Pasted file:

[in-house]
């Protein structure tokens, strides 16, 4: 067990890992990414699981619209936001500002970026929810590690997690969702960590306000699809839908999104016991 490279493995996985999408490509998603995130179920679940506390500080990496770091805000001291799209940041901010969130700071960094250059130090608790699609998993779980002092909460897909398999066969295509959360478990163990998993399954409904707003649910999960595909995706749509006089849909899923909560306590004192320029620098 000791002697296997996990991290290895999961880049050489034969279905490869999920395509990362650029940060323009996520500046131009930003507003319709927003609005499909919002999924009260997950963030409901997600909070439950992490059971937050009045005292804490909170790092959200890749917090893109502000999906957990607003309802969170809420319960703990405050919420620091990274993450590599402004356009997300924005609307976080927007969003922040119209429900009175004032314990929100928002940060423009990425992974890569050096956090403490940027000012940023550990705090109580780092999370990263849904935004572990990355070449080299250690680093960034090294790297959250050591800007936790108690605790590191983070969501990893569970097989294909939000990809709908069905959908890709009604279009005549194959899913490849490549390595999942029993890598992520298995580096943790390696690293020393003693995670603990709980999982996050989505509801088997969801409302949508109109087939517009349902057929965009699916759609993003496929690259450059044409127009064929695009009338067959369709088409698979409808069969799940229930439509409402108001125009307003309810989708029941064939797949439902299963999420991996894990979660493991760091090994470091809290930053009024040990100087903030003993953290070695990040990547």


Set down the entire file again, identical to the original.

[in-house]
């Protein structure tokens, strides 16, 4: 067990890992990414699981619209936001500002970026929810590690997690969702960590306000699809839908999104016991 490279493995996985999408490509998603995130179920679940506390500080990496770091805000001291799209940041901010969130700071960094250059130090608790699609998993779980002092909460897909398999066969295509959360478990163990998993399954409904707003649910999960595909995706749509006089849909899923909560306590004192320029620098 000791002697296997996990991290290895999961880049050489034969279905490869999920395509990362650029940060323009996520500046131009930003507003319709927003609005499909919002999924009260997950963030409901997600909070439950992490059971937050009045005292804490909170790092959200890749917090893109502000999906957990607003309802969170809420319960703990405050919420620091990274993450590599402004356009997300924005609307976080927007969003922040119209429900009175004032314990929100928002940060423009990425992974890569050096956090403490940027000012940023550990705090109580780092999370990263849904935004572990990355070449080299250690680093960034090294790297959250050591800007936790108690605790590191983070969501990893569970097989294909939000990809709908069905959908890709009604279009005549194959899913490849490549390595999942029993890598992520298995580096943790390696690293020393003693995670603990709980999982996050989505509801088997969801409302949508109109087939517009349902057929965009699916759609993003496929690259450059044409127009064929695009009338067959369709088409698979409808069969799940229930439509409402108001125009307003309810989708029941064939797949439902299963999420991996894990979660493991760091090994470091809290930053009024040990100087903030003993953290070695990040990547």